I am an alcoholic.

Three years ago, I was an alcoholic in denial who woke up Christmas morning, staggered into my kitchen, and saw the bottle of wine sitting on the kitchen counter. I had left about a quarter-inch of wine in the bottle the night before because I didn’t want anyone to think I had finished the bottle. The bottle: a room temperature bottle of chardonnay. Not even chilled.

On Christmas Eve 2011, The Wizard still lived in the house. Dinner was still a production. Fancy clothes were mandatory. China and silver and crystal lined the dining room table. Christmas tunes played on the stereo. Bottles of wine were opened. Cocktail ice rattled in glasses. And, few, except the most hardcore alcoholics, could stomach the eggnog.

I didn’t drink at dinner that night. In fact, I didn’t drink the entire evening.  See, I was a “good” Alanon and certainly not an alcoholic.  I had the empty glass to prove it.  Look-y here, folks, see my wine glass is empty because I am not an alcoholic. He’s the alcoholic (insert the Alanon finger wag here).  I was married to a drunk. The Wizard was my problem. If I fixed him, then I would never have to drink again.

On that Christmas Eve, everyone left. The Wizard passed out. The Kids went to bed. My heart ached with an unimaginable depth of incomprehensible demoralization. I started crying and pouring. And pouring. And pouring.  I poured warm chardonnay into that empty glass that a few hours earlier I had held up as my trophy of non-alcoholism. And it felt so good going down and down and down.

In the morning light of Christmas, I stared at the bottle I had almost emptied. I had left a little in the bottom of the bottle — exactly as The Wizard did.

I quickly dumped the rest down the drain and hid the empty bottle in the garbage. I didn’t want anyone to know. But I knew. I couldn’t hide the bottle from myself. I couldn’t run from myself.  I was an alcoholic. I am an alcoholic. My drinking had nothing to do with The Wizard, the price of tea in China or global warming. I am an alcoholic with an allergy of the body and obsession of the mind. My only cure is complete abstinence, a relationship with Something Greater than Myself, and a program of recovery.

Fast forward, three years past the tears, the heartache, the joy, the dark abyss, the ugly divorce, the financial insecurity, the great adventures, the pain, the rigorous self-examination, the work — the hardest work I’ve ever done.

And here I stand: three years sober.

Last night, I sat in Midnight Mass. On my left, my daughter sat next to me. On my right, Tall Dude (TD) sat, holding my hand. I met this gentleman about a month ago through online dating. We’ve talked on the phone every night since meeting. We see each other several times a week, sitting in restaurant after restaurant until closing time, exchanging stories.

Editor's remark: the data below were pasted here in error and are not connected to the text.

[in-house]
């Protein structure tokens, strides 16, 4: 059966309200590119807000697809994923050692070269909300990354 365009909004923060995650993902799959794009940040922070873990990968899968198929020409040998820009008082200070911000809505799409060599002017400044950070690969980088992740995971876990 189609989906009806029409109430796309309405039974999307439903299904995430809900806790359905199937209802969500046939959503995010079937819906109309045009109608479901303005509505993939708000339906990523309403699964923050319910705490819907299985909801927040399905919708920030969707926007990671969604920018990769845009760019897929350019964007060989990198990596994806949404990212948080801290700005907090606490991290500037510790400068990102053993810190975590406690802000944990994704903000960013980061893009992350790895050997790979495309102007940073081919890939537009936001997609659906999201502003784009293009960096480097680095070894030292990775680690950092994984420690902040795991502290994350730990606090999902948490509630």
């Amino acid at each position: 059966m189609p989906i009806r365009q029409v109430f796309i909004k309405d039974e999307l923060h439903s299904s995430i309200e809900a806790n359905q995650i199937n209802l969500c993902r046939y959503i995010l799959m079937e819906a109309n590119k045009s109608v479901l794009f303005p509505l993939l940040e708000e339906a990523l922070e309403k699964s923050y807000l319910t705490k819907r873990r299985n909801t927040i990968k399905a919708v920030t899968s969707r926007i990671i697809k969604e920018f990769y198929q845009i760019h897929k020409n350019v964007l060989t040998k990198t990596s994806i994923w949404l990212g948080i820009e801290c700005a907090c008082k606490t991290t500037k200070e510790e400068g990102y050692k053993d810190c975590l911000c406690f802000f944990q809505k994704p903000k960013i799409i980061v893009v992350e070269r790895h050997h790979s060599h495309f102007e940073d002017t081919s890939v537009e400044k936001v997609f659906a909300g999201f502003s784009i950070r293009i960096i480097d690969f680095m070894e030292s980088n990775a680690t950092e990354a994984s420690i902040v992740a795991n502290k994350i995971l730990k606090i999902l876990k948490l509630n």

This gentleman drove an hour in the depth of winter darkness to go to Mass with me. I rested my hand on his leg as naturally as if he had sat next to me for a thousand years, and he placed his hand on top of mine, giving it a squeeze.  All through Mass, we held hands in that supporting way one holds hands. Whenever I turned to look at him, in amazement that he was actually there, he returned the gaze with a little smile and another hand squeeze. We let our grasp go only long enough to kneel together in prayer. When it came time for the “peace be with you” greeting, he placed a gentle, church-appropriate kiss on my lips and said in the deepest, sweetest voice, “Peace be with you.”

When I went up for communion, he was right behind me. His warmth, unlike anything I’ve ever felt, was right there.

The priest, the one who confirmed me, heard my first confession, guided me through the conversion process and knows my story better than I do, gave me a little smile when he saw me in the communion line. At the end of Mass, as I shook the priest’s hand, I started to say, “Father J, this is…”

He interrupted me. “I know who he is.” The smile from earlier grew even bigger. He shook TD’s hand, and we moved on through the night’s crowd as others waited for their handshake.

Father J had never met TD. I had never told him about TD. But, this is the priest who has seen me in Mass after Mass by myself. This is the priest who, when I sobbed that I didn’t know how to find forgiveness for The Wizard, told me, “I don’t know what is wrong with The Wizard, but real men don’t do what he did. It isn’t your fault.”

Last night, Father J knew TD not from introductions and handshakes but from the expression of wonder on my face and the glow in my eyes.

Dreams do come true. Prayers are answered. And sometimes I get to kneel in church next to a gentleman who drove an hour in the winter darkness to attend Mass… with me.

God, thank you. I wouldn’t be here without You.